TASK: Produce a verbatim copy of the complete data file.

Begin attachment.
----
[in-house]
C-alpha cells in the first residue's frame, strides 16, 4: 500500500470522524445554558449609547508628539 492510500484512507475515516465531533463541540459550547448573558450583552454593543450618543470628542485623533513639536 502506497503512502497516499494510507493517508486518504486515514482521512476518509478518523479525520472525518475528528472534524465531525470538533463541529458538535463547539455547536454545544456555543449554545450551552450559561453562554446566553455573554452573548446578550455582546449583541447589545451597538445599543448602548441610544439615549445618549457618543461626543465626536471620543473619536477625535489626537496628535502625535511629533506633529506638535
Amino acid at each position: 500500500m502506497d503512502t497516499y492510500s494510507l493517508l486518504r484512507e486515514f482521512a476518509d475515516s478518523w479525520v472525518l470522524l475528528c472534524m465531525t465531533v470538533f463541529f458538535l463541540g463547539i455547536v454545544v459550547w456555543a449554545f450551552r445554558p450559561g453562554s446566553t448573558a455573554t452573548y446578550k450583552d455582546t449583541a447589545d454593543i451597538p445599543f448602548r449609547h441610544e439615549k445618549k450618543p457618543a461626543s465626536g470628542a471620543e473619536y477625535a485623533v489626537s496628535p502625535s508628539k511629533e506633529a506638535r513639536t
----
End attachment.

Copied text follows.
[in-house]
C-alpha cells in the first residue's frame, strides 16, 4: 500500500470522524445554558449609547508628539 492510500484512507475515516465531533463541540459550547448573558450583552454593543450618543470628542485623533513639536 502506497503512502497516499494510507493517508486518504486515514482521512476518509478518523479525520472525518475528528472534524465531525470538533463541529458538535463547539455547536454545544456555543449554545450551552450559561453562554446566553455573554452573548446578550455582546449583541447589545451597538445599543448602548441610544439615549445618549457618543461626543465626536471620543473619536477625535489626537496628535502625535511629533506633529506638535
Amino acid at each position: 500500500m502506497d503512502t497516499y492510500s494510507l493517508l486518504r484512507e486515514f482521512a476518509d475515516s478518523w479525520v472525518l470522524l475528528c472534524m465531525t465531533v470538533f463541529f458538535l463541540g463547539i455547536v454545544v459550547w456555543a449554545f450551552r445554558p450559561g453562554s446566553t448573558a455573554t452573548y446578550k450583552d455582546t449583541a447589545d454593543i451597538p445599543f448602548r449609547h441610544e439615549k445618549k450618543p457618543a461626543s465626536g470628542a471620543e473619536y477625535a485623533v489626537s496628535p502625535s508628539k511629533e506633529a506638535r513639536t